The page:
FULLERTON, Calif. — By the time Joe Biden decided not to run for president in 2016, many Biden loyalists had become convinced that weak fundraising and his lack of infrastructure in early primary states would have doomed him if he ran.
What a difference now.
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One month before the 2020 presidential primary begins in earnest, Biden continues to lead in early polls. He is ramping up his schedule of midterm campaign appearances and, perhaps more significantly, meeting with donors.
This week, before appearing at a rally here Thursday for several House candidates, the former vice president raised money for his American Possibilities PAC at two fundraisers in the Los Angeles area.
The host of the first event, film studio executive Jeffrey Katzenberg, was critical to then-Sen. Barack Obama’s fundraising success in the 2008 presidential primary. And while Katzenberg has met with many prospective 2020 candidates, Biden’s appearance in Beverly Hills served as a reminder of the connections he still can tap into.
“Don’t let anyone fool you: If he decides to run, you will see a national infrastructure come together,” said the hotel magnate George Tsunis, an Obama megadonor. “In the past when he’s run, there has been a formidable primary opponent … If he chooses to run in 2020, he would be the Obama-Clinton-like candidate. I think people would feel his time is now, and I think a lot of the country would feel that we need a Joe Biden as president.”
In 2016, said Tsunis, many Democrats “thought Hillary was due, and importantly, the first woman president was due.”
Now, Tsunis said, “I think people just want to win.”
Biden, who will turn 76 next month, has a record of losing campaigns for president. But the expansive primary field unfolding this year stands to benefit Biden, along with Sen. Bernie Sanders, as one of the few potential candidates with pre-existing, near-universal name recognition.
Four years ago, said Ed Rendell, a former Pennsylvania governor and former chairman of the Democratic National Committee, “people in our party … thought that we had a candidate, and the candidate was Hillary Clinton and it was her turn and she deserved it, and she was going to be a great president.”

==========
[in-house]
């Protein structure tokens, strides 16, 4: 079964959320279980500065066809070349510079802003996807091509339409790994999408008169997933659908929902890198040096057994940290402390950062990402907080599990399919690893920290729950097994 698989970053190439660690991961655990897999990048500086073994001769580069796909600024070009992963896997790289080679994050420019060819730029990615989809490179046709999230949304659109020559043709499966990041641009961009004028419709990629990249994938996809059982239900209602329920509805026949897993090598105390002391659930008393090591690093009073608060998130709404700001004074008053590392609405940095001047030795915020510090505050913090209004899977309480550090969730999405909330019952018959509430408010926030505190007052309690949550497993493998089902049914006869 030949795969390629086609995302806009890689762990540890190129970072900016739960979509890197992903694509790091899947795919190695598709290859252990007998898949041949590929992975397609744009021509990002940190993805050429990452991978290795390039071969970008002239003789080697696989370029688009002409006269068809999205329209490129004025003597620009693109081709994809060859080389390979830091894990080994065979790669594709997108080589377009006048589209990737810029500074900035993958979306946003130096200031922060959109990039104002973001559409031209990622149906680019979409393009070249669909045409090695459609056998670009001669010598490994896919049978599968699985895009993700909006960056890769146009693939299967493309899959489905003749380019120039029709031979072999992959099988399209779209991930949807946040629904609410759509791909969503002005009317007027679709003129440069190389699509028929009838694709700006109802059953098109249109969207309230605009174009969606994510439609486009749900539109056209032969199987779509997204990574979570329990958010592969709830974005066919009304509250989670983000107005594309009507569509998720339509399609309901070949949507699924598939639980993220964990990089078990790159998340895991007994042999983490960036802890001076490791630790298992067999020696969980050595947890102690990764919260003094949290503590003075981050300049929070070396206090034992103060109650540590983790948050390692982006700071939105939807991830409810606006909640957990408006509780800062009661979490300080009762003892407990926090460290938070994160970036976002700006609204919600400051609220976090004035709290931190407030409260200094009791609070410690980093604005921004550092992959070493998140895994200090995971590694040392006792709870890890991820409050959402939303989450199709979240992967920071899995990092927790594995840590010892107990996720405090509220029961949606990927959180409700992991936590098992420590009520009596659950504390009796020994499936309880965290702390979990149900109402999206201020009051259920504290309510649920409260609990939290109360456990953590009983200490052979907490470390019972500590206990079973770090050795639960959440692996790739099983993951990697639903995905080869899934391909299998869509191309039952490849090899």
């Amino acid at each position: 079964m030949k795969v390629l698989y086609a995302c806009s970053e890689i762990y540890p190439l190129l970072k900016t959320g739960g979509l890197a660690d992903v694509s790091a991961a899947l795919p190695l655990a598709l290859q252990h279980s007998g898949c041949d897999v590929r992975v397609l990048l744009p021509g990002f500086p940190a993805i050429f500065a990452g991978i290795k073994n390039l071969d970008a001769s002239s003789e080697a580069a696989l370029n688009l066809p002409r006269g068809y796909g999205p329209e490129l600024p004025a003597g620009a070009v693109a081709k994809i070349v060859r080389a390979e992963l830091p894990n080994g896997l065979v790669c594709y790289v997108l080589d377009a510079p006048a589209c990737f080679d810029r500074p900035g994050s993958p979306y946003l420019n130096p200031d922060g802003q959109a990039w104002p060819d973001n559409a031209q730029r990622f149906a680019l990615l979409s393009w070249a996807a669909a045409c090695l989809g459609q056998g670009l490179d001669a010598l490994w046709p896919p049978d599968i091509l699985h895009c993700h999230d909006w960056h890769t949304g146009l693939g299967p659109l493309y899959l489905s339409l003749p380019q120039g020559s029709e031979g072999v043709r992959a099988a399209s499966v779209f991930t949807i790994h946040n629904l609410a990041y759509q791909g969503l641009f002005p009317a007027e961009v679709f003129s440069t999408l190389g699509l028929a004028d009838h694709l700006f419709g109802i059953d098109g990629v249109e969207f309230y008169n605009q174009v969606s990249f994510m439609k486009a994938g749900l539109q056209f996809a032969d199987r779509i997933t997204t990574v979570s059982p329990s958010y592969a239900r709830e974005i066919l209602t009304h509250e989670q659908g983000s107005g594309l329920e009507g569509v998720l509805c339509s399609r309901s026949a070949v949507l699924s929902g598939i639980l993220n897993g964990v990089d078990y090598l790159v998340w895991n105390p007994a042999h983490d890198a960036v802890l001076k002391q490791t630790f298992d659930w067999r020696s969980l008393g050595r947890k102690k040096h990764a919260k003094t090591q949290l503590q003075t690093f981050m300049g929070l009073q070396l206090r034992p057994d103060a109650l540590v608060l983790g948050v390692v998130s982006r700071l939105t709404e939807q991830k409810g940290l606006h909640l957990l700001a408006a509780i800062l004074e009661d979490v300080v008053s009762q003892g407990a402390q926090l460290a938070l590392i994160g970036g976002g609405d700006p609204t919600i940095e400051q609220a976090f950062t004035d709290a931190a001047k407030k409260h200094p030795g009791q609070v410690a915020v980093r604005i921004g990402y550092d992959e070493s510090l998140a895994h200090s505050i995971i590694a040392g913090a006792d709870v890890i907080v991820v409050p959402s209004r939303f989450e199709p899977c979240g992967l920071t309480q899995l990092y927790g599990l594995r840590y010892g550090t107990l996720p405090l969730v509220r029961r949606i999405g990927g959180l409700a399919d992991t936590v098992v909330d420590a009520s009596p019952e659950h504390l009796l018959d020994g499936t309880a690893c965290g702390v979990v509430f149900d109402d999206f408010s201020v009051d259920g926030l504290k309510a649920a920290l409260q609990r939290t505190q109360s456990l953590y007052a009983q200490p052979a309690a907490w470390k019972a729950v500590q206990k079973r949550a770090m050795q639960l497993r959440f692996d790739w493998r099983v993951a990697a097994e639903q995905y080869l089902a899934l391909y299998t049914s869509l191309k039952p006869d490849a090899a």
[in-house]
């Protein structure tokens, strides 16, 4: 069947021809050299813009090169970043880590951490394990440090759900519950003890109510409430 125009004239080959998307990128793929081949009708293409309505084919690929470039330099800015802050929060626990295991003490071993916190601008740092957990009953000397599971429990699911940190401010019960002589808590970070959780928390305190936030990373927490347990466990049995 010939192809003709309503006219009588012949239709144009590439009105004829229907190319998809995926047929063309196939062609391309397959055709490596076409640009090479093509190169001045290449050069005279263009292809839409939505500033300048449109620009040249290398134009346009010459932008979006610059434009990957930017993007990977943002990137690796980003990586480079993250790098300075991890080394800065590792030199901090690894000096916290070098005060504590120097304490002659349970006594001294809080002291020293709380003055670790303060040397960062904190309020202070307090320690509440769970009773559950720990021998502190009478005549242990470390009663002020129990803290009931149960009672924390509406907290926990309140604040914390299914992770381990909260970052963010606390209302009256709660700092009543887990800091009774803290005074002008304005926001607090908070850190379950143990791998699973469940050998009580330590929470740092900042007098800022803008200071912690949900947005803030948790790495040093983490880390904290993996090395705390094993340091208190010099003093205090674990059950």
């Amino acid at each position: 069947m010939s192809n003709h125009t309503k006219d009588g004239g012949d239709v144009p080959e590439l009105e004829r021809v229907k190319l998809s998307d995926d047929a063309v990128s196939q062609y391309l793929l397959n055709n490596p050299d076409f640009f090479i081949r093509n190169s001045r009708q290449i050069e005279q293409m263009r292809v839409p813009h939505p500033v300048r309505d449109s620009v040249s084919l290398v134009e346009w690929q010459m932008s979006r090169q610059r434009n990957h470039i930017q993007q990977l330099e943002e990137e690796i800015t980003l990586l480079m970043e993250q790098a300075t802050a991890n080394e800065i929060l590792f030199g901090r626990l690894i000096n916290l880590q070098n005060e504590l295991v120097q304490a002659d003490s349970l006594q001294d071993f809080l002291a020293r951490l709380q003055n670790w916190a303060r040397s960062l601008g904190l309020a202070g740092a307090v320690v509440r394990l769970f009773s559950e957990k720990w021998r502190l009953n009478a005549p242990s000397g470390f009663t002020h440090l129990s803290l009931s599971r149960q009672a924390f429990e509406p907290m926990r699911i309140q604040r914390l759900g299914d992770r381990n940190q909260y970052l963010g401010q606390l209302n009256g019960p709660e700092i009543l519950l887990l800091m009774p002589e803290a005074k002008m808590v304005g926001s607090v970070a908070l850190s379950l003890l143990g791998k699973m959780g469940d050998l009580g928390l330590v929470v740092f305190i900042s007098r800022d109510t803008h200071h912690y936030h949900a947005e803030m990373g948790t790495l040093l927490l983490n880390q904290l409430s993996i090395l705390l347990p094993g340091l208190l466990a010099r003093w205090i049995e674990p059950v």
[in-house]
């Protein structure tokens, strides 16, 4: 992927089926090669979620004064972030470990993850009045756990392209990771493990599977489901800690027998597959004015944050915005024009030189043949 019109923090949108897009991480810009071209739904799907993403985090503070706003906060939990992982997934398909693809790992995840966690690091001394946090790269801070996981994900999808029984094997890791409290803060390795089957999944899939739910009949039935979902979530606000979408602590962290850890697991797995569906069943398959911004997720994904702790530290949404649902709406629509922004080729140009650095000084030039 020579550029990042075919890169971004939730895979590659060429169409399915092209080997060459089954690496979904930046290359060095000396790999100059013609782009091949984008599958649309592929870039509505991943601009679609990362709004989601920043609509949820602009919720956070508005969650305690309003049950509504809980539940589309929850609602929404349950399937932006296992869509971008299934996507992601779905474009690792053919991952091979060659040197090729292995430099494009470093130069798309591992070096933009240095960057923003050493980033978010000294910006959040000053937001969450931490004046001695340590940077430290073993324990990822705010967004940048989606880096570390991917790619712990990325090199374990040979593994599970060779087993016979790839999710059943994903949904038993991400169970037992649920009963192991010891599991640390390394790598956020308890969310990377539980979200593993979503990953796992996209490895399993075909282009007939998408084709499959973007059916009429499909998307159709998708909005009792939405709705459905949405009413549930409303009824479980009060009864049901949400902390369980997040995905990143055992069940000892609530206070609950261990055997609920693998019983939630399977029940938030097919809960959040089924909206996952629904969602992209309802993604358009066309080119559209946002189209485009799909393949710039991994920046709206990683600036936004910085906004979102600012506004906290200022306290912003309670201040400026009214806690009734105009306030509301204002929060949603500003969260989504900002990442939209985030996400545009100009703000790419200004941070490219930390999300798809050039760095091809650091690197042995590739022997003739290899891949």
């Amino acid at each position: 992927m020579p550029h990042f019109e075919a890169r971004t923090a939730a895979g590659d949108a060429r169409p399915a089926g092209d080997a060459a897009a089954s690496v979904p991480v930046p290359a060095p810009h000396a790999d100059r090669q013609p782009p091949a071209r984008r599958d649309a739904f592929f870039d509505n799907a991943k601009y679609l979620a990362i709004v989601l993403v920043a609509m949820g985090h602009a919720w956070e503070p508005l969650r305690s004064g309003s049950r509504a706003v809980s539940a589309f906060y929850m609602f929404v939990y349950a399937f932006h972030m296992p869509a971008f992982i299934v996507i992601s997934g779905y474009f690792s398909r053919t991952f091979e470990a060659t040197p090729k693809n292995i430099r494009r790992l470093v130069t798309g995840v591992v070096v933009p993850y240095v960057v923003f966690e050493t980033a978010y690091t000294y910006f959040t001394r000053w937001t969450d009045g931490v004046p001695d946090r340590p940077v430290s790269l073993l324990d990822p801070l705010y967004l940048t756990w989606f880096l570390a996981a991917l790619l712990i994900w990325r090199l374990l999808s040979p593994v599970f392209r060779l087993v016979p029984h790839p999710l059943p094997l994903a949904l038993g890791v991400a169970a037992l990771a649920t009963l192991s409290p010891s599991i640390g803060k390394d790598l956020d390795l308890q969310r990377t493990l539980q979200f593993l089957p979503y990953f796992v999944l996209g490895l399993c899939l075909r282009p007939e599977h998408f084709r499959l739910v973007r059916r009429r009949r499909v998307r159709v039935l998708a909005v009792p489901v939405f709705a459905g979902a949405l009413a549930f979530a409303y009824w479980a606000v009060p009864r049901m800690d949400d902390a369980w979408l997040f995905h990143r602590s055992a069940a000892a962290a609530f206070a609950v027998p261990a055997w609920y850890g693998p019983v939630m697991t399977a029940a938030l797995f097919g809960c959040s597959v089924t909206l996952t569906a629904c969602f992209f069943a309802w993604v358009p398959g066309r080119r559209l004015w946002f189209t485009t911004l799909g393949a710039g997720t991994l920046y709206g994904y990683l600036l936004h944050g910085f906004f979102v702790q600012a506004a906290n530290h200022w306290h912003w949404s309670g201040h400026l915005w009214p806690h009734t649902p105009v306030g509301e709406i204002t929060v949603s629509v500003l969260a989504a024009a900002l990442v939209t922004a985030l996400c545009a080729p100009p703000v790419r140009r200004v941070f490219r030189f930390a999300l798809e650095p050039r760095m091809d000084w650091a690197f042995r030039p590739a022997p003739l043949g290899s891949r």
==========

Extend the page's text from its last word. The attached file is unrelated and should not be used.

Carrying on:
“There was one powerful roadblock in [Biden’s] way,” Rendell said. “Now, if Joe Biden is out of it, who’s the front-runner? … There’s no one big roadblock.”
Biden will be running against the leftward tilt of the Democratic Party’s base if he does enter the race, with progressive Democrats critical of his legislative record on issues ranging from bankruptcy reform to the 1994 crime bill. And the confirmation hearings for Supreme Court nominee Brett Kavanaugh have revived Biden’s own handling of Anita Hill’s testimony during then-Supreme Court nominee Clarence Thomas’ confirmation hearings in 1991.
Implicitly addressing the criticism Thursday, Biden, the former chairman of the Senate Judiciary Committee, said he committed after the Thomas hearings “that there would never be another hearing where there weren’t women on the Democratic side of the committee.”
He said that when he wrote the Violence Against Women Act, “it was the proudest thing I’ve ever done in my life,” and he addressed men in the audience directly, saying, “Guys, let me get something straight with you … It’s your responsibility as much as it’s anybody else’s responsibility.”
Biden supporters are betting that Democratic primary voters will look past the most controversial elements of Biden’s record if they become motivated chiefly by a candidate’s perceived ability to beat President Donald Trump in a general election. For Democrats desperate to succeed in 2020, Biden’s ability to connect with working-class voters — especially in Midwestern states that flipped from Obama to Trump in 2016 — could factor more significantly than in any previous primary in which he has run.
“It’s a little different today than in years past, right?” said Robert Wolf, an investment banker who helped raise Wall Street money for Obama in 2008 and 2012. “The primary’s going to be very different than the general. But when people think of the general, a lot of people will absolutely think that somebody like Vice President Biden matches up very well … That brings an immediate excitement, and puts him top dog, where he has not been before.”
Biden’s rally with House candidates in California’s Orange County on Thursday was the latest in a series of appearances he has made across the country. Biden canceled a recent trip to South Carolina and Georgia in part because of flooding in South Carolina, though he is expected to return to the Southeast this month. He is scheduled to campaign with Sen. Joe Donnelly in Indiana next week. And he is also likely to return West, to the early voting state of Nevada, to support Rep. Jacky Rosen’s Senate campaign.